Global warming has moved to center stage, backed by widespread consensus that we are in for big changes in the years ahead, but the scale of the problem is so huge that many are left feeling there's nothing they can do to stop it. And they're probably right.
Even if by some miracle greenhouse gases that are now warming the planet could be frozen at their current level, the Earth would continue to grow warmer for decades because the amount of carbon dioxide pumped into the atmosphere is already higher than at any time in the past 650,000 years, scientists say. And the chance that we're going to turn that around is about as good as that proverbial snowball in hell.
So what's a body to do? Learn to live with it.
For some odd reason, nearly all the agony over the possible impact of global climate change seems to be directed at stopping it. Relatively little thought is given to trying to figure out how to adapt to changes that are now inevitable. That subject, according to one group of scientists, is "taboo."
"Adaptation has been portrayed as a sort of selling out, because it accepts that the future will be different from the present," said Daniel Sarewitz, director of Arizona State University's Consortium for Science, Policy and Outcomes. "The future will be different from the present no matter what, so to not adapt is to consign millions to death and disruption."
Sarewitz, joined by an international group of colleagues, argued in a recent issue of the journal Nature that we have become obsessed with trying to reduce human impact on climate and have ignored the more urgent need to deal with inevitable changes. Sarewitz doesn't have to look beyond his own backyard to see evidence of that.
While driving through Arizona a couple of weeks ago, I saw subdivisions and even shopping centers that weren't there when I passed through the same area just four months ago. Growth is next to godliness in that part of the country, but there's a problem. The Southwest is now in its eighth year of drought, and some climate experts believe droughts will be longer, and more intense, there in the years ahead because of global warming.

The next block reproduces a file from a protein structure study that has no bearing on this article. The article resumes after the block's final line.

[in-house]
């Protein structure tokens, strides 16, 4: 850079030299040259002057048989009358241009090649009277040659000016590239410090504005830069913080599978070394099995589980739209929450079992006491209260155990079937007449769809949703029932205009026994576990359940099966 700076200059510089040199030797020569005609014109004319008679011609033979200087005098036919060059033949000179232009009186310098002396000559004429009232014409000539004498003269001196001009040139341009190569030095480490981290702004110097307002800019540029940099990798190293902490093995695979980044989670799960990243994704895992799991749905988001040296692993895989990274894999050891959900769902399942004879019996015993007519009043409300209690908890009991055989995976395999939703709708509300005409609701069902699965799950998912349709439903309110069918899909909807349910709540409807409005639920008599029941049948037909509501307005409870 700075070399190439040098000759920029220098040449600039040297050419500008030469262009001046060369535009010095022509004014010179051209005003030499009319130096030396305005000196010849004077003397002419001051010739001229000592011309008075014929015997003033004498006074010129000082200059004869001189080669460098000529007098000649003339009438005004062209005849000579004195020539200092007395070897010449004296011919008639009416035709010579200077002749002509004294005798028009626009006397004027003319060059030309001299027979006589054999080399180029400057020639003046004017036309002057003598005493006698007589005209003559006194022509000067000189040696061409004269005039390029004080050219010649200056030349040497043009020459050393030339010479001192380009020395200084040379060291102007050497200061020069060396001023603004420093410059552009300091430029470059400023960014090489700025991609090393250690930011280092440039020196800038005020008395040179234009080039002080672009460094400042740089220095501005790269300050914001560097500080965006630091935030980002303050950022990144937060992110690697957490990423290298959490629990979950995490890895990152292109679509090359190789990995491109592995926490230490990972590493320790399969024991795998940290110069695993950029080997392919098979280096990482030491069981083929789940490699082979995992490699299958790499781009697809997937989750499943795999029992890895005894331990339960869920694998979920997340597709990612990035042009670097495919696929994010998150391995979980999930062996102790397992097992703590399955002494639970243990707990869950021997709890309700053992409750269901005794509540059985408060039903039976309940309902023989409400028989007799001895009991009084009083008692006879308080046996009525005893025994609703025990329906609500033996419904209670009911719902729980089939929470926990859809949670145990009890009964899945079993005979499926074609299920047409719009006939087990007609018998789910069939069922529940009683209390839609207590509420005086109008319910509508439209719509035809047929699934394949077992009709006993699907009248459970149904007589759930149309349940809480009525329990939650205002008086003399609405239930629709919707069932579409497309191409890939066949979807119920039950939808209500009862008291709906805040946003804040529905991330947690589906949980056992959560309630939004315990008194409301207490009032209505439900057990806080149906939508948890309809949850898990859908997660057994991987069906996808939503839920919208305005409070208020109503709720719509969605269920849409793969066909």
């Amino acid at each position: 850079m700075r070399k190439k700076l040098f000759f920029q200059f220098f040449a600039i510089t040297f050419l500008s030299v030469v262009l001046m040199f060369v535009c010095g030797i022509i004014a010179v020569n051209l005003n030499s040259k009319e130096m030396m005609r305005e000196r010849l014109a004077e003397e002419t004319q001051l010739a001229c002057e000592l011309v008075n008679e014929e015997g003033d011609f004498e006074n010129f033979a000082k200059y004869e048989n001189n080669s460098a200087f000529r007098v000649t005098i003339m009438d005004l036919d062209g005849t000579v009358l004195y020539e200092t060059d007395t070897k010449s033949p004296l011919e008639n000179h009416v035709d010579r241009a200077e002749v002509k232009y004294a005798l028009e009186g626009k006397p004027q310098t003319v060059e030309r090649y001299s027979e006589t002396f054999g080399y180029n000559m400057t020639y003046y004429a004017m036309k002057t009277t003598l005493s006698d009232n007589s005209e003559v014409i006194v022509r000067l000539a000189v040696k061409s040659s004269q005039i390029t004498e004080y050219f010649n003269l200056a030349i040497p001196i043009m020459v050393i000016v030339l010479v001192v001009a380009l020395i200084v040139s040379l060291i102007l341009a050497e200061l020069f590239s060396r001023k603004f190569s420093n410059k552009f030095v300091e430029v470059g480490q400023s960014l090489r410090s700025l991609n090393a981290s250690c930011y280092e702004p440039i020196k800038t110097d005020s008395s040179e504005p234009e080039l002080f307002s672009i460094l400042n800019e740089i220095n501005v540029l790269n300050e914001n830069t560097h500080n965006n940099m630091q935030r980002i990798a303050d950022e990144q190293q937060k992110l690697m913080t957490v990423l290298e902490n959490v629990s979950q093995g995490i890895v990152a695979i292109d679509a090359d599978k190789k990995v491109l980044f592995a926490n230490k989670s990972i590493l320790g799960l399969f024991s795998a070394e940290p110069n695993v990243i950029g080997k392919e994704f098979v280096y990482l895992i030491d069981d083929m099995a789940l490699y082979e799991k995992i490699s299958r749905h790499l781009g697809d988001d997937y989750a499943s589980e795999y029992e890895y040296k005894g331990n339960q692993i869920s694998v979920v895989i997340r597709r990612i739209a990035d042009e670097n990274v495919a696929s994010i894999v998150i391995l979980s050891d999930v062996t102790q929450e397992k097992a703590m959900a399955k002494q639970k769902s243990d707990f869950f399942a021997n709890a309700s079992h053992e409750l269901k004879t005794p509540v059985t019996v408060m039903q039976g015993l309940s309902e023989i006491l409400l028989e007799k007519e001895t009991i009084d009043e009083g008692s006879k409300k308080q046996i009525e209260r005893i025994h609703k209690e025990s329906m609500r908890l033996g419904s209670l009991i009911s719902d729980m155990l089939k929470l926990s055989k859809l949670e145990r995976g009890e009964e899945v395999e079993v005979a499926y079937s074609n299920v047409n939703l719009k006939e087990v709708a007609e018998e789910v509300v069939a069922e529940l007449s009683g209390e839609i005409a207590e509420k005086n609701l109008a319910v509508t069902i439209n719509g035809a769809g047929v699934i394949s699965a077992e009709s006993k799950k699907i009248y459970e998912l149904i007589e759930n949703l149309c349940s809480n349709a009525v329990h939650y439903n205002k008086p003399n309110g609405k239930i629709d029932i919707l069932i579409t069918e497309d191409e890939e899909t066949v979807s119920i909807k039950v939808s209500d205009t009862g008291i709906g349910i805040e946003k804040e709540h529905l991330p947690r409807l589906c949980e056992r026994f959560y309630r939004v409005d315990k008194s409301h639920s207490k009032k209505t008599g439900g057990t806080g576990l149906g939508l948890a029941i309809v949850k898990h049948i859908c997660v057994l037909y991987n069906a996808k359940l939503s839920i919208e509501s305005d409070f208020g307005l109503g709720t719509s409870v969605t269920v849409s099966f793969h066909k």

So where's the water going to come from to cool that parched land? If the drought continues for just a few more years, we'll probably see water wars return to that region. And as I told a sixth grade science class in Los Angeles recently, those bright students will probably see the day when they will pay as much for water as for gasoline.
But is the Southwest likely to put the brakes on growth? Not likely.
Adaptation, apparently, isn't our style. At least not until we have to. Will a few Category 5 hurricanes convince Florida to ban further construction along its beaches?
Are we going to hear presidential candidates call on us to make personal sacrifices, like contributing to relief efforts in the poor countries that will pay the highest price for our excesses? Probably not.
One of the reasons we are not taking this issue seriously enough is it's very hard to predict the future, climatologists say. A study in the current issue of the Proceedings of the National Academy of Sciences warns that climate changes will be huge in many areas of the planet, but there will also be surprises.
John Williams of the University of Wisconsin-Madison, lead author of the report, says some climate zones will disappear entirely, to be replaced by climates that are unlike any in the world today. That is particularly true in the tropics and subtropics, as well as the polar regions where great changes are already taking place, he noted.
Consequences could be far reaching. For example, Williams and his colleagues see more fires and loss of forests in the Amazon region, further desecrating an area that now soaks up a lot of carbon dioxide.
"The potential for ecological surprises in the tropics adds urgency to current conservation efforts," the study concluded.
Not long ago scientists thought climate changes were going to come very slowly, and that made it easier for us to ignore the possible consequences. Why worry today about something that may happen in a hundred years or so?
But it turns out that the changes are coming much more quickly than had been thought. Scores of Native American villages along the northwest coast of Alaska will vanish within the next decade or so. Sea ice that normally protects the communities from fierce winter storms is disappearing, causing the land beneath the villages to erode away. Some of those villages have been there for centuries. But they won't be there much longer.
An entire culture, and lifestyle, will be lost.
The villages could be relocated, but no government agency has come up with the funds to do so. Adaptation, it turns out, is costly in many ways. It's easier to worry about something we cannot change than it is to address problems that we can fix.